- On 05/10/2022
- In Tips for travellers Turkish Culture
- Tags: Hamam, hammam, istanbul, Istanbul hammam, Turkish baths, turkish culture, Turkish Hammams
Best Turkish Baths (Hammams) in Istanbul
Within the last two decades, old hamams of Istanbul have been restored with modernized infrastructure to supply unforgettable experience and boost tourism of Turkey. Today we have listed some of the most famous Turkish baths of Istanbul and here are some popular questions you may ask regarding Turkish Bath.
Hamam was one of the key structures of Ottoman culture, it was so important that after conquest of a new city or district, architects of the army would start construction of Hamam in the city directly. Due to lack of infrastructure, tap water was not available for every house and that’s the main reason for the popularity of Hamam in Ottoman Empire.
When we consider the age of Roman Empire, public baths were the main meeting sites to sit, chat, cleanse, purify and socialize with friends at least once in a week. Today, the word of Hamam is a type of steam-bath and a place of public bathing associated with the Islamic world.
What is the purpose of a Turkish bath?
Turkish bath is used for cleansing, relaxation, massage and losing weight. On some special days, especially among women, it is used for meeting with friends, relaxing, talking and dancing with music.
Are Turkish baths good for you?
Sitting in a hot and humid atmosphere increases blood circulation, provides a true relaxation and strengthens the immune system, boosts your wellness. Hammams have also been proven to help mental health.
How long does a Turkish bath take?
The ideal duration of Turkish bath is around one hour, deep cleansing treatment ritual will be completed in an hour. If you feel like extending your stay, laying back on the gobek tasi and relaxing is accepted.
How much do Turkish baths cost in Istanbul?
Turkish Bath in Istanbul can vary depending on the type and popularity of hamam and service you get.
In general, entrance costs about 50 $ , and goes up to 200-250 $ depending on your selection among a variety of service packages. Historic Turkish hamams may cost more than a regular district hamam in Istanbul.
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Favorite Public Historic Hammams in Istanbul for foreign visitors
Ayasofya Hurrem Sultan Hamami (Roxelana Bath)
Ayasofya Hurrem Sultan Hamam is one of the most luxurious historic Turkish bath in Istanbul and is located in the center of the old city, Sultanahmet.
The Hurrem Sultan Hammam was designed and built by Ottoman chief architect Mimar Sinan in the 16th century. It was built at the request of Roxelana (Hurrem Sultan), the wife of Sultan Suleiman the Magnificent, where the ancient public baths of Zeuxippus (100-200 AD) used to stand, between the Blue Mosque and Hagia Sophia. The area is also of special significance because the Temple of Zeus was once located here.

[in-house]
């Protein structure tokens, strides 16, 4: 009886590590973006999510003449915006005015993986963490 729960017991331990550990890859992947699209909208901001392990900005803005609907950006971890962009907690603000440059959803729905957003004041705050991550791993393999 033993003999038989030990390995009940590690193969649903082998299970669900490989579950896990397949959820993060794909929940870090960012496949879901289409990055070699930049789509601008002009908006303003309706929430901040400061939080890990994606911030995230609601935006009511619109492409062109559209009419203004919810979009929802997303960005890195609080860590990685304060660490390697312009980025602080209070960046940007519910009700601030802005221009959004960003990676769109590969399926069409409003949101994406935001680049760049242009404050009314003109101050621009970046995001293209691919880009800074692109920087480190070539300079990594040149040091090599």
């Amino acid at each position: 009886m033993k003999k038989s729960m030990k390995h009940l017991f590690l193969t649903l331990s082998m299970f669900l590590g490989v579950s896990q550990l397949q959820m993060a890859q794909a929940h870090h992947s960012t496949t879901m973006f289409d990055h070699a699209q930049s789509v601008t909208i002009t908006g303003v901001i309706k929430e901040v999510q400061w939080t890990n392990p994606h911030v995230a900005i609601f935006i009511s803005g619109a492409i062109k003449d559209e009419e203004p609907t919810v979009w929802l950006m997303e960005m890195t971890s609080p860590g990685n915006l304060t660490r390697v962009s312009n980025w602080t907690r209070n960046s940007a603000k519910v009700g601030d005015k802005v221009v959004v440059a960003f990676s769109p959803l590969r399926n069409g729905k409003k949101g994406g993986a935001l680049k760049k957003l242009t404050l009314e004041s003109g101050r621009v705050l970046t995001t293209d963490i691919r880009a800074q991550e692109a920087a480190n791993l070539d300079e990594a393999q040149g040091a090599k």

Although the hamam was built in the classical Ottoman bath style, it was an innovation in Turkish bath architecture that the men’s and women’s sections were built as mirror images on the same axis.
Cemberlitas Hamami is a historic Turkish bath in Cemberlitas Square on Divanyolu Street, amidst some of Istanbul’s oldest monuments.
It was commissioned by Sultan Nurbanu in 1584. The main purpose of the hamam was to cater for the citizens of Istanbul. The income from the hamam was used to finance the construction of many new building complexes such as the Atik Valide Mosque in Istanbul.
Mimar Sinan is often credited as the architect of the Cemberlitas Hamami, but it was probably built by a team of architects that worked under him.
Cagaloglu Hamam is a historic hamam (Turkish bathhouse) also in Sultanahmet, completed in 1741. Cagaloglu is the last major hamam built in the Ottoman era and was included by the New York Times in The List of 1000 Places to See Before You Die.
It has been in operation since its opening. Unlike other large hamams in the city, it’s in its original state and has never been restored. The result is a historic ambience, almost unchanged from the Ottoman period, offering various traditional treatments.
Kilic Ali Pasa Hamami
Kilic Ali Pasa Hamami is located in Tophane, Beyoglu. Easily reachable with the T1 tram line, and also close to Galata Port.
It was built as part of the Kilic Ali Pasa complex in the 1580s by the Ottoman chief architect Mimar Sinan. It was commissioned by Grand Admiral Kilic Ali Pasa to serve the levends who marine forces in the Ottoman navy.
Famous for its architectural lines and majestic dome, the hamam is one of the most emblematic buildings in Tophane, Istanbul’s harbor district. Abandoned for centuries, the Kilic Ali Pasa Hamam underwent extensive restoration starting in the 2000s, which took seven years.
Today, the hamam functions and is the height of luxury, offering a chance to get scrubbed in true, Ottoman style.
The Historical Aga Hamam is located in a side street of the famous Istiklal Avenue. It’s a 10-15 minute walk from Taksim Square and the metro station.
In the 1450s, the Beyoglu district wasn’t yet populated, and the Sultan often came here to hunt. He’d this building constructed as a hunting lodge. Aga Hamamı was designed as a part of this lodge as private hamam for Fatih Sultan Mehmet and his sons.
It was used by the Padishahs and their sons until the last years of the Ottoman Empire.
In addition to these popular hamams of Istanbul, you can also find a hamam in many popular hotels and local baths in every district of Istanbul. As Guided Istanbul Tours, the best rated on the travel platforms that serve Istanbul Tours, we’ll be happy to assist you during your visit.
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